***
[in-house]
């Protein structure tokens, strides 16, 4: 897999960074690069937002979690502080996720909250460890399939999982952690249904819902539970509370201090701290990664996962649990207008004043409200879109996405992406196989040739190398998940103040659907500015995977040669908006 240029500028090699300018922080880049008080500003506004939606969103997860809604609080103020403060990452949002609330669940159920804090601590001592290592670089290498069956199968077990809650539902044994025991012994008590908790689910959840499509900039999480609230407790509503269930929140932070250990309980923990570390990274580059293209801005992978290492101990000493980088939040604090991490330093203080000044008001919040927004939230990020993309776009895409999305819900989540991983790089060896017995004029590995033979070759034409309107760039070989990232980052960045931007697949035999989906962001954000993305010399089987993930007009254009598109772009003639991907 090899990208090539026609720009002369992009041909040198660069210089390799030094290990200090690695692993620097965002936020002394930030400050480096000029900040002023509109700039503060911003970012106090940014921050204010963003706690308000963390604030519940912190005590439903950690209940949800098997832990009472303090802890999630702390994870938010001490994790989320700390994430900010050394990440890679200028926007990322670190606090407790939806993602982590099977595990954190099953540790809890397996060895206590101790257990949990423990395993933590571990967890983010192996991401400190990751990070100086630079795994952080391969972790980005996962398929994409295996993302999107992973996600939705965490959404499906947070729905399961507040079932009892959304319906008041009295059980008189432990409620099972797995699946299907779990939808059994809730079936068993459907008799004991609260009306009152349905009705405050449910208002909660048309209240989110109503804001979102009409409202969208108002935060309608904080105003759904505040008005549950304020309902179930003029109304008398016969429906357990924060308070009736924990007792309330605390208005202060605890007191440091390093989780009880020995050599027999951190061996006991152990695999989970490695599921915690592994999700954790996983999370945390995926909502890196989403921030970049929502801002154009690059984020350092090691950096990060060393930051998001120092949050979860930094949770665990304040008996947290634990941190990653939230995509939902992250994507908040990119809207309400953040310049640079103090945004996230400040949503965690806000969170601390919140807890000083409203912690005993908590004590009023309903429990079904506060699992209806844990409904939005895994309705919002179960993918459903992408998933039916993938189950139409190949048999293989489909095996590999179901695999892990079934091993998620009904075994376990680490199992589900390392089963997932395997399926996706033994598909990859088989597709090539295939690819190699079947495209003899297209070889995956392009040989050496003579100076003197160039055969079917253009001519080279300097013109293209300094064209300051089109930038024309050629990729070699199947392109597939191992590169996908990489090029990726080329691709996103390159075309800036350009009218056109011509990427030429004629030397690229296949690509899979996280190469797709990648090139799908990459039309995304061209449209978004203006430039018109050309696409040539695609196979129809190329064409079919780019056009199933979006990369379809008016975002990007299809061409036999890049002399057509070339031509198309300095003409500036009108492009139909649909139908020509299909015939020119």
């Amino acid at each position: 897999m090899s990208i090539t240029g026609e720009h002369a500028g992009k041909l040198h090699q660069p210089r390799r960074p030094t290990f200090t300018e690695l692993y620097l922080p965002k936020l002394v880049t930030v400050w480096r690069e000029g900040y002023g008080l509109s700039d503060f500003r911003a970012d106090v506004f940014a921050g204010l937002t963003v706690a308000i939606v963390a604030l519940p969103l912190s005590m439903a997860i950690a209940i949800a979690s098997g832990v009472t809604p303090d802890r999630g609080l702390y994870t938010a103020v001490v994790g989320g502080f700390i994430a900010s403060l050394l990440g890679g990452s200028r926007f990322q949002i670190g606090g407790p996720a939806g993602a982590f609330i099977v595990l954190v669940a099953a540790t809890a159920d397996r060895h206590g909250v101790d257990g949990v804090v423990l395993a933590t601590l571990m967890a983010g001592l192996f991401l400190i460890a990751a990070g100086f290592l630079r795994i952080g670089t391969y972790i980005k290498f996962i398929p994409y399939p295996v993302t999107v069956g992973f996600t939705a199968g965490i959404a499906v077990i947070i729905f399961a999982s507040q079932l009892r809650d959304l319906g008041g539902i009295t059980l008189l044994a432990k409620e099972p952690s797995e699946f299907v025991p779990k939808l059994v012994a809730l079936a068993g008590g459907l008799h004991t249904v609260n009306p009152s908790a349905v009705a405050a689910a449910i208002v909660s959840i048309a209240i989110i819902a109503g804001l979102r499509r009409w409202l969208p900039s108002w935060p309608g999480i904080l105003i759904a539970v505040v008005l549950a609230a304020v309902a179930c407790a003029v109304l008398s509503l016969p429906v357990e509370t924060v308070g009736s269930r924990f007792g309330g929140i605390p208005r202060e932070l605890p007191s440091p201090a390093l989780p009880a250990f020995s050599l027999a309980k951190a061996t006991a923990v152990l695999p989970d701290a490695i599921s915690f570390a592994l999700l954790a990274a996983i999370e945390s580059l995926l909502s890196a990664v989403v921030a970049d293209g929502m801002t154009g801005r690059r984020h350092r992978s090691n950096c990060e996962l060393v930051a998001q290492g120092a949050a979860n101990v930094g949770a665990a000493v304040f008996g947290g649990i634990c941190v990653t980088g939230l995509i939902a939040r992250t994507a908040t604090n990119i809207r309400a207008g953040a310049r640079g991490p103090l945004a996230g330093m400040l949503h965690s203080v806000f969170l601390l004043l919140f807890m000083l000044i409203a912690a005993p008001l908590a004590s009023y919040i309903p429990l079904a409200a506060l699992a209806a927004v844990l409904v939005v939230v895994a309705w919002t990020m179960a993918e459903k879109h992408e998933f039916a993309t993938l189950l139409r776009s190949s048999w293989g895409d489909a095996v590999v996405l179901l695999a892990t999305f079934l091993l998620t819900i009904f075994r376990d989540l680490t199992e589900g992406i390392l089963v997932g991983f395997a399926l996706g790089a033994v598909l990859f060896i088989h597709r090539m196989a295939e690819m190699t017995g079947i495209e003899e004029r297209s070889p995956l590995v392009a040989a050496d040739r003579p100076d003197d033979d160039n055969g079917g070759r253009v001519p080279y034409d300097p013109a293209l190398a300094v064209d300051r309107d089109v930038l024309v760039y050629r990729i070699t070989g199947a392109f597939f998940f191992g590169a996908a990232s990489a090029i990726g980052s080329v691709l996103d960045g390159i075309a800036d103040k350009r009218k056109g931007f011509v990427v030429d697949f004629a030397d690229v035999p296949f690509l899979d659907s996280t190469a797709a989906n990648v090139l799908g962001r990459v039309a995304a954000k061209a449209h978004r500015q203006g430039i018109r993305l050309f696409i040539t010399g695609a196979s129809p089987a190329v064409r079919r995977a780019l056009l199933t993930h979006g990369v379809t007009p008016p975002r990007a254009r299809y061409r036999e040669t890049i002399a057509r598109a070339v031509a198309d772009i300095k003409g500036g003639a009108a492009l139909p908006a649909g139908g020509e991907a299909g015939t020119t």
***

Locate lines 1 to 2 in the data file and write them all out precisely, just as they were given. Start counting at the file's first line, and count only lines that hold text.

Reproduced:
[in-house]
């Protein structure tokens, strides 16, 4: 897999960074690069937002979690502080996720909250460890399939999982952690249904819902539970509370201090701290990664996962649990207008004043409200879109996405992406196989040739190398998940103040659907500015995977040669908006 240029500028090699300018922080880049008080500003506004939606969103997860809604609080103020403060990452949002609330669940159920804090601590001592290592670089290498069956199968077990809650539902044994025991012994008590908790689910959840499509900039999480609230407790509503269930929140932070250990309980923990570390990274580059293209801005992978290492101990000493980088939040604090991490330093203080000044008001919040927004939230990020993309776009895409999305819900989540991983790089060896017995004029590995033979070759034409309107760039070989990232980052960045931007697949035999989906962001954000993305010399089987993930007009254009598109772009003639991907 090899990208090539026609720009002369992009041909040198660069210089390799030094290990200090690695692993620097965002936020002394930030400050480096000029900040002023509109700039503060911003970012106090940014921050204010963003706690308000963390604030519940912190005590439903950690209940949800098997832990009472303090802890999630702390994870938010001490994790989320700390994430900010050394990440890679200028926007990322670190606090407790939806993602982590099977595990954190099953540790809890397996060895206590101790257990949990423990395993933590571990967890983010192996991401400190990751990070100086630079795994952080391969972790980005996962398929994409295996993302999107992973996600939705965490959404499906947070729905399961507040079932009892959304319906008041009295059980008189432990409620099972797995699946299907779990939808059994809730079936068993459907008799004991609260009306009152349905009705405050449910208002909660048309209240989110109503804001979102009409409202969208108002935060309608904080105003759904505040008005549950304020309902179930003029109304008398016969429906357990924060308070009736924990007792309330605390208005202060605890007191440091390093989780009880020995050599027999951190061996006991152990695999989970490695599921915690592994999700954790996983999370945390995926909502890196989403921030970049929502801002154009690059984020350092090691950096990060060393930051998001120092949050979860930094949770665990304040008996947290634990941190990653939230995509939902992250994507908040990119809207309400953040310049640079103090945004996230400040949503965690806000969170601390919140807890000083409203912690005993908590004590009023309903429990079904506060699992209806844990409904939005895994309705919002179960993918459903992408998933039916993938189950139409190949048999293989489909095996590999179901695999892990079934091993998620009904075994376990680490199992589900390392089963997932395997399926996706033994598909990859088989597709090539295939690819190699079947495209003899297209070889995956392009040989050496003579100076003197160039055969079917253009001519080279300097013109293209300094064209300051089109930038024309050629990729070699199947392109597939191992590169996908990489090029990726080329691709996103390159075309800036350009009218056109011509990427030429004629030397690229296949690509899979996280190469797709990648090139799908990459039309995304061209449209978004203006430039018109050309696409040539695609196979129809190329064409079919780019056009199933979006990369379809008016975002990007299809061409036999890049002399057509070339031509198309300095003409500036009108492009139909649909139908020509299909015939020119």